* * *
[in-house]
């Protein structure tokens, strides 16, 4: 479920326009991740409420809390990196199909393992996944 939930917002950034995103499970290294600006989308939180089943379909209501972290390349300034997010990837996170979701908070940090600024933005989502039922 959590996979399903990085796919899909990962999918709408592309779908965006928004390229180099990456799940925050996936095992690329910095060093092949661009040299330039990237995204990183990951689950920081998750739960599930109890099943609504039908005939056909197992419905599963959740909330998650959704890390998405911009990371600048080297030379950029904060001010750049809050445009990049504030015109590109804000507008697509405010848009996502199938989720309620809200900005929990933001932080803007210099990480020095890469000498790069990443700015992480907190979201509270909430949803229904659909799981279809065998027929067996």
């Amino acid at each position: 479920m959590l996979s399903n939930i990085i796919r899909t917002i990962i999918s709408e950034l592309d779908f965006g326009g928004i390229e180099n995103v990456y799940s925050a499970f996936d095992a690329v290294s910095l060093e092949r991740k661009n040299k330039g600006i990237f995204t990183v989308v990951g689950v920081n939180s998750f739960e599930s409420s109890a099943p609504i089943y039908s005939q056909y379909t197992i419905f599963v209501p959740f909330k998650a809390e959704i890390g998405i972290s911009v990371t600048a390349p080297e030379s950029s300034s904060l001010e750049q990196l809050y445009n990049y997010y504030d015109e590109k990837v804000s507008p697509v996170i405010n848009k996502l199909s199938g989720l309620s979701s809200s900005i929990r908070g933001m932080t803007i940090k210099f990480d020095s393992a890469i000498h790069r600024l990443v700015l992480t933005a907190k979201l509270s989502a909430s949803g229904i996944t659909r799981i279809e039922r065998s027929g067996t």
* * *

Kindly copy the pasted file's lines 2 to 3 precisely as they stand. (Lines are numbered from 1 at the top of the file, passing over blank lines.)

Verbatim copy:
């Protein structure tokens, strides 16, 4: 479920326009991740409420809390990196199909393992996944 939930917002950034995103499970290294600006989308939180089943379909209501972290390349300034997010990837996170979701908070940090600024933005989502039922 959590996979399903990085796919899909990962999918709408592309779908965006928004390229180099990456799940925050996936095992690329910095060093092949661009040299330039990237995204990183990951689950920081998750739960599930109890099943609504039908005939056909197992419905599963959740909330998650959704890390998405911009990371600048080297030379950029904060001010750049809050445009990049504030015109590109804000507008697509405010848009996502199938989720309620809200900005929990933001932080803007210099990480020095890469000498790069990443700015992480907190979201509270909430949803229904659909799981279809065998027929067996």
């Amino acid at each position: 479920m959590l996979s399903n939930i990085i796919r899909t917002i990962i999918s709408e950034l592309d779908f965006g326009g928004i390229e180099n995103v990456y799940s925050a499970f996936d095992a690329v290294s910095l060093e092949r991740k661009n040299k330039g600006i990237f995204t990183v989308v990951g689950v920081n939180s998750f739960e599930s409420s109890a099943p609504i089943y039908s005939q056909y379909t197992i419905f599963v209501p959740f909330k998650a809390e959704i890390g998405i972290s911009v990371t600048a390349p080297e030379s950029s300034s904060l001010e750049q990196l809050y445009n990049y997010y504030d015109e590109k990837v804000s507008p697509v996170i405010n848009k996502l199909s199938g989720l309620s979701s809200s900005i929990r908070g933001m932080t803007i940090k210099f990480d020095s393992a890469i000498h790069r600024l990443v700015l992480t933005a907190k979201l509270s989502a909430s949803g229904i996944t659909r799981i279809e039922r065998s027929g067996t």